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River pike

Stuart Ireland

Active Member
Hi all just after some advice iv pike fished still waters for a few years but am pretty new to river piking! What would be considered good conditions is my main question! Iv had some good success latley but am struggling to get through to the better fish im sure are their is their any way to target the better fish? Thanks stu
 

Dave Taylor

Senior Member
Hi Stuart.
Your question is a bit difficult to answer in a paragraph or two, and it can depend on the type of river you're fishing. By that I mean big, small fast or slow, drain, dyke or if it has a separate flood channel etc.
I prefer high pressure but have caught at other times. Reasonable water clarity is best even when dead baiting, as river pike often hole up tight under the bank in turbid conditions just gathering lice.
The key is a mobile approach, unless you know of a good area and are willing to sit it out waiting for that quick winter feeding spell.
When the weed has died back I personally prefer to rove with one rod and float ledger a dead bait sometimes covering a couple of miles on some venues.
After a while you get to know the hotspots and where the bigger fish move to when river conditions change and preferred spawning areas.
If the big fish get hit to hard they often move. If my first fish from a swim is a jack, I often move as well !
I'd best stop now as I'm sure yer eyes are starting to glaze over:D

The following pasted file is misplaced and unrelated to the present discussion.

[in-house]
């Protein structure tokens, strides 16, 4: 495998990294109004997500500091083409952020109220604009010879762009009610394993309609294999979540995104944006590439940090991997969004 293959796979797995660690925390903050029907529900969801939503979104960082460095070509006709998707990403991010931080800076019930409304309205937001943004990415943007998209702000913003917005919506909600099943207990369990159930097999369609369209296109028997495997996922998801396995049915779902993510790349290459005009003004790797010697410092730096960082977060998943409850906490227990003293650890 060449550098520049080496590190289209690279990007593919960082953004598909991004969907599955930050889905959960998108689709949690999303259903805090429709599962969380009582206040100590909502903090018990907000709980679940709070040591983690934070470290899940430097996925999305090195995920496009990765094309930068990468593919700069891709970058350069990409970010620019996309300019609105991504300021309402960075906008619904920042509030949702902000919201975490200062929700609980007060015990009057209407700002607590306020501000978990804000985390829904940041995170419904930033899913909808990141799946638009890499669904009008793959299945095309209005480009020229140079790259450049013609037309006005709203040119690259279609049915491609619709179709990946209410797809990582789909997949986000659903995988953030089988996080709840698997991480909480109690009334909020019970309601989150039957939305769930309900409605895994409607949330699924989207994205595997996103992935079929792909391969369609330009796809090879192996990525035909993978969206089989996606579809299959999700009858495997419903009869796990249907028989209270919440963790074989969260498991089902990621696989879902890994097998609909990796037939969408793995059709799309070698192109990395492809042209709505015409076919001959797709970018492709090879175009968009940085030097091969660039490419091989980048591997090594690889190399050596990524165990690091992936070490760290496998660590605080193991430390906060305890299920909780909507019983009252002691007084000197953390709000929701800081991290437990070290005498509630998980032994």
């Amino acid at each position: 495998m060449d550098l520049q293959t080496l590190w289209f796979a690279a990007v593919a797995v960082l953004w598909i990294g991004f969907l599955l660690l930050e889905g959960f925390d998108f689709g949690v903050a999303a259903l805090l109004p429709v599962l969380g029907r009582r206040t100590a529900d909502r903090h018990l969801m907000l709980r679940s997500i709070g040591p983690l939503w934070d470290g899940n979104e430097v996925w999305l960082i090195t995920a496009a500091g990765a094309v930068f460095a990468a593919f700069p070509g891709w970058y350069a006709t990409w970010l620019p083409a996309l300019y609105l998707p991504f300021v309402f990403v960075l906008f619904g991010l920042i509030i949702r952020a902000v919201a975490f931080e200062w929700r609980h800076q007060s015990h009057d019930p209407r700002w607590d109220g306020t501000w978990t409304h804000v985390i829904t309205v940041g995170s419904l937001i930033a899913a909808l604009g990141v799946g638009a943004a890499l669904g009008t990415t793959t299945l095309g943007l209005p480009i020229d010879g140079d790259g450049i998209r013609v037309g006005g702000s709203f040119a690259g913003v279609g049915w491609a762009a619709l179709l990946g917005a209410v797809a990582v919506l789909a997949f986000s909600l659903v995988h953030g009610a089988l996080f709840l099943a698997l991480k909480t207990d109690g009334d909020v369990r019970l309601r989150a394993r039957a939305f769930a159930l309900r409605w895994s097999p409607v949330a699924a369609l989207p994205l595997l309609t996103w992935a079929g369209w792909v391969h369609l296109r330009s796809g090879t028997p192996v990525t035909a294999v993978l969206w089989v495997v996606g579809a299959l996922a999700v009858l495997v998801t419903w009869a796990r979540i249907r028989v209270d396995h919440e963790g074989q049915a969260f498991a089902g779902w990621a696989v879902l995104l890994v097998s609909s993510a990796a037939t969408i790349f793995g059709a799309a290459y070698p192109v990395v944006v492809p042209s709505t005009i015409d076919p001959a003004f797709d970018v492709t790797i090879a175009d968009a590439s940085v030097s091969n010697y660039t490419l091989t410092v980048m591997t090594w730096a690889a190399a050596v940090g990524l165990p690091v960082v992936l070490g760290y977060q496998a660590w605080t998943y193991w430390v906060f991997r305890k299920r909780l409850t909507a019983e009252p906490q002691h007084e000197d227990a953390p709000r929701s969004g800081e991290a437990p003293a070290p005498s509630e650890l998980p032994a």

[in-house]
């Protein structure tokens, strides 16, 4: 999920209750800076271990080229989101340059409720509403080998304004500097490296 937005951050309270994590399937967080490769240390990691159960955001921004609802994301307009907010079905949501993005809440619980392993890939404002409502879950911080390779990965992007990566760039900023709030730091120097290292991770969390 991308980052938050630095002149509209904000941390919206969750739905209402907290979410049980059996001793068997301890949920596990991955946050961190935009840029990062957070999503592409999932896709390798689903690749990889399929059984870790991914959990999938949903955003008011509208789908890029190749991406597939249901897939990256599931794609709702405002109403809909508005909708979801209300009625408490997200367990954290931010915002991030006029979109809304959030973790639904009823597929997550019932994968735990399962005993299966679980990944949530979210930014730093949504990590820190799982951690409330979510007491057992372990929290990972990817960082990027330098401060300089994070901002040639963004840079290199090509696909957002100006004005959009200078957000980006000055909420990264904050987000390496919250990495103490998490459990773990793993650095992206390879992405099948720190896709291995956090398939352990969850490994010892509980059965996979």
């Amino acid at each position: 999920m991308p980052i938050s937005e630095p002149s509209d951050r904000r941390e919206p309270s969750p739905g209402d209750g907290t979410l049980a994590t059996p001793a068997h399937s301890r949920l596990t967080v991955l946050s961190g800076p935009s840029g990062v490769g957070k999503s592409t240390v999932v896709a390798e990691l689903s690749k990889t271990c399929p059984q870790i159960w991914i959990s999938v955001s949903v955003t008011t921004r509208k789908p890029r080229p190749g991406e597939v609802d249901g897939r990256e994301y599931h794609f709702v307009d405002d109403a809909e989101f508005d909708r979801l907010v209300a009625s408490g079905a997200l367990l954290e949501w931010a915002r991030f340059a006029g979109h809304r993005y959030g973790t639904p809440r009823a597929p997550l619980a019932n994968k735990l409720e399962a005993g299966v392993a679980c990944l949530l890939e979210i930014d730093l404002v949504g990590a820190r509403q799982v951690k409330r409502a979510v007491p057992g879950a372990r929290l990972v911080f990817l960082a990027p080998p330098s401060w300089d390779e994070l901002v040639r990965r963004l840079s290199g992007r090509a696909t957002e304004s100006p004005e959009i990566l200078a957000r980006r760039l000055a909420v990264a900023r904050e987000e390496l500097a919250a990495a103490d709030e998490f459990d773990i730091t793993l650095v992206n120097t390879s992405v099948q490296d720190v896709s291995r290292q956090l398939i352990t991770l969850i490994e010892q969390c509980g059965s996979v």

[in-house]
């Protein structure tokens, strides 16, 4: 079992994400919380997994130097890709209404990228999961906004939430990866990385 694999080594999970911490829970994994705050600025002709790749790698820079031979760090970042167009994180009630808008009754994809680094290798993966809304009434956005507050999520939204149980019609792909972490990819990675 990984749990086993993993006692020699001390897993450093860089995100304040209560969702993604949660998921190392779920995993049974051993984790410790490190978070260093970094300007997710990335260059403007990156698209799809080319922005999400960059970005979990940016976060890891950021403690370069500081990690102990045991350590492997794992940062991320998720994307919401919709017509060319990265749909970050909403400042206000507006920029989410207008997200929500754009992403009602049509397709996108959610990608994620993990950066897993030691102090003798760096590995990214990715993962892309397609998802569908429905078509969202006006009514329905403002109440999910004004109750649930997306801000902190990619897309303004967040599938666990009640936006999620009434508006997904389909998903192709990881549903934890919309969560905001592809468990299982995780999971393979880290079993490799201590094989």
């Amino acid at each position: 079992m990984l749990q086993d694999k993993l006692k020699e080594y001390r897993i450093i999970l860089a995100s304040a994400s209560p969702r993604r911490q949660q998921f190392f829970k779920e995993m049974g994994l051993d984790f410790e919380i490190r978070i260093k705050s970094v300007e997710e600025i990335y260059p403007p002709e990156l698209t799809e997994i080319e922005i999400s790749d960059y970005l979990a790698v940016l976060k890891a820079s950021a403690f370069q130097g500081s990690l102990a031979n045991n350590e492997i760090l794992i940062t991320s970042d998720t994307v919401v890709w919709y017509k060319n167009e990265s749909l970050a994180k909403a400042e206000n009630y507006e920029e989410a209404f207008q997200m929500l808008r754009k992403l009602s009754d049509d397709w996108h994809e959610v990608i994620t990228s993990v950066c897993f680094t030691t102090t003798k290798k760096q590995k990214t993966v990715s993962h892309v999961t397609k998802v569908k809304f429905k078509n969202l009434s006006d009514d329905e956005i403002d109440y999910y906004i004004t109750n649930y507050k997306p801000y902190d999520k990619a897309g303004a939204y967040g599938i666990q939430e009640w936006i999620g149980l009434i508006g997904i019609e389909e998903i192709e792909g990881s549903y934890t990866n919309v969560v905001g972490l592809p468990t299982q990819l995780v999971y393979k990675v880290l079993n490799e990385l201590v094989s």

Gavin Hoe-Richardson

Senior Member
High pressure for me too. I prefer near bank slacks when the river is carrying a bit of water as this is where the prey fish are likely to be too. When conditions are lower then I aim for areas where the prey fish are known to shoal up over winter, marinas, bridges, sidestreams etc.
 

Graham Hunt

Senior Member
Hi all just after some advice iv pike fished still waters for a few years but am pretty new to river piking! What would be considered good conditions is my main question! Iv had some good success latley but am struggling to get through to the better fish im sure are their is their any way to target the better fish? Thanks stu
Fining down after a flood for me, still a bit of colour left.
 

Steve Lewis

Senior Member
Stuart

As Dave says, numerous factors rather than just weather, and adopting a roving approach is indeed essential.

I will say that in my experience the only weather that really seems to put them off is very strong wind - I don't think I've EVER caught a pike from anywhere with any tactic when a gale has been blowing - but no doubt others' mileage has varied.